Director: Ron Clements & John Musker.
Cast: (voices of) Auli'i Cravalho, Dwayne Johnson, Rachel House, Temuera Morrison, Jemaine Clement, Nicole Scherzinger, Alan Tudyk.
Maui and Moana embark on an epic adventure in the excellent Disney film Moana.
THE pantheon of Disney princesses is a big one, and each new arrival must find her place in the pecking order.
So is Moana more Ariel and Elsa (ie. intriguing and memorable) or more Sleeping Beauty and Tiana (ie. at the uninteresting and forgettable/forgotten end of the scale)?
The good news is Moana is the former, not the latter, both as a film and a character.
Disney’s new Polynesian princess is refreshing in many ways, particularly because her raison d'être is not to wed a prince and she is just as likely to do the rescuing as be rescued.
When her idyllic Pacific island home’s food supply starts to fall victim to a mysterious scourge, Moana (Cravalho) sets out to save her people by finding the long lost demi-god Maui (Johnson).
Legend has it that Maui created the scourge when he stole the goddess Te Fiti's heart – a pounamu stone bestowed upon Moana by the ocean itself and which must be returned to Te Fiti.
But saving her world will mean defying her father and sailing beyond the reef surrounding her home – something her people have not done for many generations.
Moana has a look and style that feels instantly iconic, and its use of Polynesian mythology to craft a new story gives it a classic quality. Blended with some great songs and the usual high-end CG animation, it’s another win in the House Of Mouse’s current streak of modern masterpieces (which includes Wreck-It Ralph, Frozen, Big Hero 6, and Zootopia for those of you playing along at home).
Its titular princess (actually a chief’s daughter) is key to the film’s success. Bold and brave but not totally fearless or without self-doubts, Moana is a wonderfully realised character that fits perfectly into the belated and very welcome recent trend of seeing stronger female leads in movies.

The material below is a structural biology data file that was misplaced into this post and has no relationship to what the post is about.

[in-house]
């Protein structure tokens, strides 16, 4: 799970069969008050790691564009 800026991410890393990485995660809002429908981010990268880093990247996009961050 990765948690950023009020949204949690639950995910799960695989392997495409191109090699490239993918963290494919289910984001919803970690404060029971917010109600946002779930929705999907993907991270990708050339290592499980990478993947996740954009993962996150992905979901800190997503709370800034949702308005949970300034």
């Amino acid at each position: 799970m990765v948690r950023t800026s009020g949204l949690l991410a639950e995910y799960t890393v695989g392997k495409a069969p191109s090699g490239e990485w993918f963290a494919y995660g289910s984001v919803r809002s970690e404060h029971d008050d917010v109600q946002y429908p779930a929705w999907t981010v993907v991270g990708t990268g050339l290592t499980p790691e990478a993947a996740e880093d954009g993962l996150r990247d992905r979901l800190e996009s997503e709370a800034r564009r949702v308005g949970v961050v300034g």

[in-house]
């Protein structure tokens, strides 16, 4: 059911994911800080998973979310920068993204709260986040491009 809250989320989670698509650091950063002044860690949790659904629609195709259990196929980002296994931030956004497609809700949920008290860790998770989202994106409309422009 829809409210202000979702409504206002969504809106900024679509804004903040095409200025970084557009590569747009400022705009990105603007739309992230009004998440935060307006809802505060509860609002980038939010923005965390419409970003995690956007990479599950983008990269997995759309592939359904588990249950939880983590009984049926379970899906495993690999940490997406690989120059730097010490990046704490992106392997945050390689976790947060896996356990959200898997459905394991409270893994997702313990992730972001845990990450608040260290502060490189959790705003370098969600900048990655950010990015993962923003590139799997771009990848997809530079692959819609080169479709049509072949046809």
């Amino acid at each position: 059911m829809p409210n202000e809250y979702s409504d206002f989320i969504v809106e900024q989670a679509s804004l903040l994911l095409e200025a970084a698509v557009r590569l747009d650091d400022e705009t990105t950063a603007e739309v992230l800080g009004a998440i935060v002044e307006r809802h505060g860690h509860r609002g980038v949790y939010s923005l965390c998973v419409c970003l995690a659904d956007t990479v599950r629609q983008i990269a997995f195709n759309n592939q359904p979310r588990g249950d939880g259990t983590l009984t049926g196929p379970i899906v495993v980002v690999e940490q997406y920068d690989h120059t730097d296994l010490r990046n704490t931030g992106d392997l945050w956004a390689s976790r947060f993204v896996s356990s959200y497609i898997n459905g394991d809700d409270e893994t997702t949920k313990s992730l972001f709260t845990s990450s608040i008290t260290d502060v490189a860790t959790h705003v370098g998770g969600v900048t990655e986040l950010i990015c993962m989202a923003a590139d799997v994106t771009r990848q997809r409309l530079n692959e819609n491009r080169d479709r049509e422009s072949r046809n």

Her sparring partner Maui is also a great – the fallen-from-grace demi-god is brought to life perfectly by Johnson. His relationship with Moana is a highlight of the film – the story is largely a two-hander, with much of it set on a boat with just Maui and Moana present, so the movie’s success hinges a lot on their repartee.
There is one other minor character on the boat – a rooster called Heihei, who is voiced (and I’m using that word lightly) by Tudyk. Heihei has been described by director Clements as "the dumbest character in the history of Disney animation”, and he’s not wrong, but the rooster gets the biggest laughs from the youngest members of the audience. Cult status awaits Heihei.
The other character highlight is the gold-hoarding coconut crab Tamatoa, voiced by Flight Of The Conchords’ Clements. Tamatoa gets perhaps the best song of the film, a Bowie-esque number called Shiny, and is a great comedic villain. A couple of other songs, largely written by Lin-Manuel Miranda, are strong. How Far I’ll Go (sung by Cravalho) is the film’s Let It Go number, while Johnson has fun with the peppy and witty You’re Welcome.
Like Frozen, Moana meets the regal requirements of a great modern Disney princess movie, and best of all, manages to do so without ever really feeling like it’s a Disney princess movie.